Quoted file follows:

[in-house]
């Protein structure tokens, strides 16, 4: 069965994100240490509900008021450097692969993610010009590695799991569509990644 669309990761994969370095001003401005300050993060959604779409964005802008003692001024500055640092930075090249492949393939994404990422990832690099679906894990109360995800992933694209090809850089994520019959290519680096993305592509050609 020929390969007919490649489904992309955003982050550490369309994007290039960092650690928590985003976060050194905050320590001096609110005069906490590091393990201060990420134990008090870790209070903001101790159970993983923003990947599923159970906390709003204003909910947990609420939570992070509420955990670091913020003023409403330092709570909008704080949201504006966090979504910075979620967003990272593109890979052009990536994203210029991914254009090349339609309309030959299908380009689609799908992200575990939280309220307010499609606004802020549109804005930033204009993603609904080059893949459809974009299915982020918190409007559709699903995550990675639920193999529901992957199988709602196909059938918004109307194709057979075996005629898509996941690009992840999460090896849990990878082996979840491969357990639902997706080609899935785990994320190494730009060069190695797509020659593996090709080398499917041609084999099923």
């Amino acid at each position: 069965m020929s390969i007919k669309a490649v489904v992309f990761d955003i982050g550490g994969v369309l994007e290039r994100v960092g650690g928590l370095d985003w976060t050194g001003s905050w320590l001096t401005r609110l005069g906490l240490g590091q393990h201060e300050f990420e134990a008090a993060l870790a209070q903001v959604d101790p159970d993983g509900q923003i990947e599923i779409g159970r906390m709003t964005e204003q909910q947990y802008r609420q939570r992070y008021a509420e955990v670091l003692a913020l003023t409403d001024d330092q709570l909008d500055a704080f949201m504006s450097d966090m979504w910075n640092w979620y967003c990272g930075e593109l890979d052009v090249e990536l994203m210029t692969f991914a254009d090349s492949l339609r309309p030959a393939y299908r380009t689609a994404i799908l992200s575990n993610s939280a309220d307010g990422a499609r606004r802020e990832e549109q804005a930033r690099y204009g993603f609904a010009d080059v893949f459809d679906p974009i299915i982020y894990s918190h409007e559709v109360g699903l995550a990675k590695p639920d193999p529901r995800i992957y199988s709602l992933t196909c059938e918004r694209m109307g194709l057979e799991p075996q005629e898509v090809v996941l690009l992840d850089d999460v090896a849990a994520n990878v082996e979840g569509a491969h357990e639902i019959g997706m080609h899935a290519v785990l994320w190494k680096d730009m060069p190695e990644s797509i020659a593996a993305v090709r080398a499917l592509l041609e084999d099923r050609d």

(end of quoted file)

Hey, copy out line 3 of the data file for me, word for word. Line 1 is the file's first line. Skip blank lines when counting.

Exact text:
């Amino acid at each position: 069965m020929s390969i007919k669309a490649v489904v992309f990761d955003i982050g550490g994969v369309l994007e290039r994100v960092g650690g928590l370095d985003w976060t050194g001003s905050w320590l001096t401005r609110l005069g906490l240490g590091q393990h201060e300050f990420e134990a008090a993060l870790a209070q903001v959604d101790p159970d993983g509900q923003i990947e599923i779409g159970r906390m709003t964005e204003q909910q947990y802008r609420q939570r992070y008021a509420e955990v670091l003692a913020l003023t409403d001024d330092q709570l909008d500055a704080f949201m504006s450097d966090m979504w910075n640092w979620y967003c990272g930075e593109l890979d052009v090249e990536l994203m210029t692969f991914a254009d090349s492949l339609r309309p030959a393939y299908r380009t689609a994404i799908l992200s575990n993610s939280a309220d307010g990422a499609r606004r802020e990832e549109q804005a930033r690099y204009g993603f609904a010009d080059v893949f459809d679906p974009i299915i982020y894990s918190h409007e559709v109360g699903l995550a990675k590695p639920d193999p529901r995800i992957y199988s709602l992933t196909c059938e918004r694209m109307g194709l057979e799991p075996q005629e898509v090809v996941l690009l992840d850089d999460v090896a849990a994520n990878v082996e979840g569509a491969h357990e639902i019959g997706m080609h899935a290519v785990l994320w190494k680096d730009m060069p190695e990644s797509i020659a593996a993305v090709r080398a499917l592509l041609e084999d099923r050609d």